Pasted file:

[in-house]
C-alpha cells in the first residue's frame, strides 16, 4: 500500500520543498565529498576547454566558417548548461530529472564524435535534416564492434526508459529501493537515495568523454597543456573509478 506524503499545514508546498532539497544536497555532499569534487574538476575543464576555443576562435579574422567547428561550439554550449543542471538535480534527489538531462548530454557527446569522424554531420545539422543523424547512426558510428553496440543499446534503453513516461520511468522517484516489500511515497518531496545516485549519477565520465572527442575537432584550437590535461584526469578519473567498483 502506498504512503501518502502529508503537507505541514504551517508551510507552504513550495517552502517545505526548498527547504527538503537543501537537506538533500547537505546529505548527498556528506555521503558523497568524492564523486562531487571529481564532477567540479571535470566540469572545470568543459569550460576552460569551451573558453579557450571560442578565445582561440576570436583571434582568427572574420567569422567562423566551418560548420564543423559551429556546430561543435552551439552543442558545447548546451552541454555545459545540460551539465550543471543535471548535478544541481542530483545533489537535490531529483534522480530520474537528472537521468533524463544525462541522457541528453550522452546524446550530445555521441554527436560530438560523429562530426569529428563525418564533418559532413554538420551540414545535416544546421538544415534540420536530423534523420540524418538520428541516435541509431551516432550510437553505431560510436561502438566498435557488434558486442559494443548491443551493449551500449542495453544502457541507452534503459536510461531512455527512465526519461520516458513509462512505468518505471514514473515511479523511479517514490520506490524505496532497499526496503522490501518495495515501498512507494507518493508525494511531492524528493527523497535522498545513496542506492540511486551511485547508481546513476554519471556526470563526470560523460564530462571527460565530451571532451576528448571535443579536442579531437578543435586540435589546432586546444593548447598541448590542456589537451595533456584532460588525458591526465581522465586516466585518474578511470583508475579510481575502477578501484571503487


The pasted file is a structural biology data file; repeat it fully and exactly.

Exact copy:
[in-house]
C-alpha cells in the first residue's frame, strides 16, 4: 500500500520543498565529498576547454566558417548548461530529472564524435535534416564492434526508459529501493537515495568523454597543456573509478 506524503499545514508546498532539497544536497555532499569534487574538476575543464576555443576562435579574422567547428561550439554550449543542471538535480534527489538531462548530454557527446569522424554531420545539422543523424547512426558510428553496440543499446534503453513516461520511468522517484516489500511515497518531496545516485549519477565520465572527442575537432584550437590535461584526469578519473567498483 502506498504512503501518502502529508503537507505541514504551517508551510507552504513550495517552502517545505526548498527547504527538503537543501537537506538533500547537505546529505548527498556528506555521503558523497568524492564523486562531487571529481564532477567540479571535470566540469572545470568543459569550460576552460569551451573558453579557450571560442578565445582561440576570436583571434582568427572574420567569422567562423566551418560548420564543423559551429556546430561543435552551439552543442558545447548546451552541454555545459545540460551539465550543471543535471548535478544541481542530483545533489537535490531529483534522480530520474537528472537521468533524463544525462541522457541528453550522452546524446550530445555521441554527436560530438560523429562530426569529428563525418564533418559532413554538420551540414545535416544546421538544415534540420536530423534523420540524418538520428541516435541509431551516432550510437553505431560510436561502438566498435557488434558486442559494443548491443551493449551500449542495453544502457541507452534503459536510461531512455527512465526519461520516458513509462512505468518505471514514473515511479523511479517514490520506490524505496532497499526496503522490501518495495515501498512507494507518493508525494511531492524528493527523497535522498545513496542506492540511486551511485547508481546513476554519471556526470563526470560523460564530462571527460565530451571532451576528448571535443579536442579531437578543435586540435589546432586546444593548447598541448590542456589537451595533456584532460588525458591526465581522465586516466585518474578511470583508475579510481575502477578501484571503487